$3 Indian Head Princess Gold Coin
The Three Dollar Gold piece was designed by Chief Engraver of the US Mint James B. Longacre. Authorized by the Act of Congress of February 21, 1853, the Act authorized the production of Three Dollar coin to compete in international trade.
Longacre’s coin depicted a representation of Miss Liberty, facing left, wearing a Native American headdress. Around Miss Liberty would be the words “UNITED STATES OF AMERICA.” The reverse of the coin would feature an agricultural wreath (of wheat, corn, cotton, and tobacco) with the denomination inside “3 DOLLARS” on two lines and below the denomination would be the DATE.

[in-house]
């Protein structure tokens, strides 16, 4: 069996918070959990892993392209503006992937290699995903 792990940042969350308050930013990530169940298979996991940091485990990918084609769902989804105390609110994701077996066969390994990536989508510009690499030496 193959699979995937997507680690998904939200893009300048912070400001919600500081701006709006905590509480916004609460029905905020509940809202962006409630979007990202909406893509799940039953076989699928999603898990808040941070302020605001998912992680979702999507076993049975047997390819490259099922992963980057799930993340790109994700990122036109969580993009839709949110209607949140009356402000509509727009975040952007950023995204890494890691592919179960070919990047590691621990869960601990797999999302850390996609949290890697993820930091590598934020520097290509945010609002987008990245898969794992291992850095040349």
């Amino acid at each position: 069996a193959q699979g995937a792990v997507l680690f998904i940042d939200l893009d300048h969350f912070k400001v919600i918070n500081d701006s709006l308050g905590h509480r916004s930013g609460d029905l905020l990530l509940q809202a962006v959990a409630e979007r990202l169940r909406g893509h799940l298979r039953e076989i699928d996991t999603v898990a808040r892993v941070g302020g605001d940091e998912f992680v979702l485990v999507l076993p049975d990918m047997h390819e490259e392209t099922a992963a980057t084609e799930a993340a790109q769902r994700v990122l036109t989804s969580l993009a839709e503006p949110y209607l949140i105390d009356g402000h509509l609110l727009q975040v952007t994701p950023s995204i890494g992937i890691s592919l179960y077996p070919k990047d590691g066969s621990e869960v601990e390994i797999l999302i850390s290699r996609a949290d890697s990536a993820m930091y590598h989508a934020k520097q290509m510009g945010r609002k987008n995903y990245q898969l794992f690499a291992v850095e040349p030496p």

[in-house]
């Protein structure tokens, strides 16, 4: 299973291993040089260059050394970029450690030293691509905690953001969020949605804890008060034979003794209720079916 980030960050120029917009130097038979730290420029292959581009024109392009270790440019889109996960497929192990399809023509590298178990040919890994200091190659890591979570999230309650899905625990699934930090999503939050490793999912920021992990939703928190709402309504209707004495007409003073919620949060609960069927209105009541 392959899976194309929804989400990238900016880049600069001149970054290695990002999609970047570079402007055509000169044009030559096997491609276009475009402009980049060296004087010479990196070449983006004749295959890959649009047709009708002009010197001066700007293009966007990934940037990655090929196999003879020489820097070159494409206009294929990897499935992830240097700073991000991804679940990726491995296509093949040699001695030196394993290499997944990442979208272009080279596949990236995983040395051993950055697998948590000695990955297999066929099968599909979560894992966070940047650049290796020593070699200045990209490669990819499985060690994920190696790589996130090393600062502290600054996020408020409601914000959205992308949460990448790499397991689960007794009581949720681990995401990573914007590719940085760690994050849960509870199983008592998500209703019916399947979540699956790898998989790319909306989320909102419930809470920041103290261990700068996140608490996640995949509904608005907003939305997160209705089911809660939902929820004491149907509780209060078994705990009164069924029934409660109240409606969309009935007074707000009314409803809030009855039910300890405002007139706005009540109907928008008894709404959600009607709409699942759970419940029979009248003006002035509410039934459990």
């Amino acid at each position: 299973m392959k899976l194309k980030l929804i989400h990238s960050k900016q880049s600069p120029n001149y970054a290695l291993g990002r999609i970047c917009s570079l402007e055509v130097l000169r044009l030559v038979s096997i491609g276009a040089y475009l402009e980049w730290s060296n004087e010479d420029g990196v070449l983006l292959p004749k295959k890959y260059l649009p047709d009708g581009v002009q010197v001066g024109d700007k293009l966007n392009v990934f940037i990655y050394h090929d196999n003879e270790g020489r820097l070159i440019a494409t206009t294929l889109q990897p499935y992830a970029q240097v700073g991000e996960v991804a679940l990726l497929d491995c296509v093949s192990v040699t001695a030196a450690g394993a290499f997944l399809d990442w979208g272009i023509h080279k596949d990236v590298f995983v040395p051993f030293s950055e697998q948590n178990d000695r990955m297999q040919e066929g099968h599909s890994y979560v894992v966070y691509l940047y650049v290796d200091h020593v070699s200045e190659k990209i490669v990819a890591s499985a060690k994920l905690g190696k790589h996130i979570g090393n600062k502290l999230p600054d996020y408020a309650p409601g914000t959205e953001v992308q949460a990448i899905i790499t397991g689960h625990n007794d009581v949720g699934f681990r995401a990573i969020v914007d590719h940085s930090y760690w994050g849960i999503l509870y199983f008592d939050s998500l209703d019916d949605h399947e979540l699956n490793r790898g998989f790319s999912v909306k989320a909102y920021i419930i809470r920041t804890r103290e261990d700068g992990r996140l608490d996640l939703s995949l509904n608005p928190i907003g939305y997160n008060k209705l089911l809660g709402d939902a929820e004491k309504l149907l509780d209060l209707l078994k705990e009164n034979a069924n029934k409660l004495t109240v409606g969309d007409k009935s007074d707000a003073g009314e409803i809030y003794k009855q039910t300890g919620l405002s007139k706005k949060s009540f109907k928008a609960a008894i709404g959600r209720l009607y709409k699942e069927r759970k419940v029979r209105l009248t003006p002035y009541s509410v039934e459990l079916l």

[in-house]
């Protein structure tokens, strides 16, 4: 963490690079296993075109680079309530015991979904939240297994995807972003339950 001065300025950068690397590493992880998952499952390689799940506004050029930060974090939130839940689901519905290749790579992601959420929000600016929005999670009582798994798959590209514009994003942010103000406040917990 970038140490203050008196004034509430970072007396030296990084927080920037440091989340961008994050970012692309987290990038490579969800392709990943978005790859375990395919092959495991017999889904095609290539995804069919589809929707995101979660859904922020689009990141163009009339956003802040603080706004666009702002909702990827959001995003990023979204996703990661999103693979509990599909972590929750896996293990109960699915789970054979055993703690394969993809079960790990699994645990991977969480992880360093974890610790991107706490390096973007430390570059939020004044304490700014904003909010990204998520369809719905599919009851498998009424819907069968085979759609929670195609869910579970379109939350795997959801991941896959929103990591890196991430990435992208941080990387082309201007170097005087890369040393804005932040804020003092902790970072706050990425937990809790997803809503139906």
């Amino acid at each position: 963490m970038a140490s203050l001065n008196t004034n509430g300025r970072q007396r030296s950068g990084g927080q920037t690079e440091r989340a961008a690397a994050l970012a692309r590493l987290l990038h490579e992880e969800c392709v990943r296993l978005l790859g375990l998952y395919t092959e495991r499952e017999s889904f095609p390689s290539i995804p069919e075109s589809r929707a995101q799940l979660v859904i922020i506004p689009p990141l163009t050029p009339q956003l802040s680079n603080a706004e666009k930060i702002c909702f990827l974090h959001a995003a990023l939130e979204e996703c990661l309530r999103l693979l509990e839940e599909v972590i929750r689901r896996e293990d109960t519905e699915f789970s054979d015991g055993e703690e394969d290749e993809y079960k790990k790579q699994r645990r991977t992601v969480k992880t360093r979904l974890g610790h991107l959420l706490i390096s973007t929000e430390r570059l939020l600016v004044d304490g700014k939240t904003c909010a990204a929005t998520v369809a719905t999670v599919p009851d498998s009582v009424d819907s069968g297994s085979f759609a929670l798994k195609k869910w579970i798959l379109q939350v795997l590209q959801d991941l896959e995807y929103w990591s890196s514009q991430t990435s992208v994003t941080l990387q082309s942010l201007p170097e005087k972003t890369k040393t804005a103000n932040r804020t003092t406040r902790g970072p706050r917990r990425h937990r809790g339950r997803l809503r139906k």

The inaugural year of 1854 saw the Philadelphia Mint struck 138,618 coins, Dahlonega strike 1,120 coins and the New Orleans mint struck 24,000 pieces. Although the three southern mints had access to the dies, no additional coins were struck by them.
Between 1860 and 1870, Philadelphia production dropped to less than 10,000 pieces annually. The coins were not in demand in the urban East and circulated little in the West, except some in California, where all gold coins were scarce and welcomed. The coins were struck through 1889.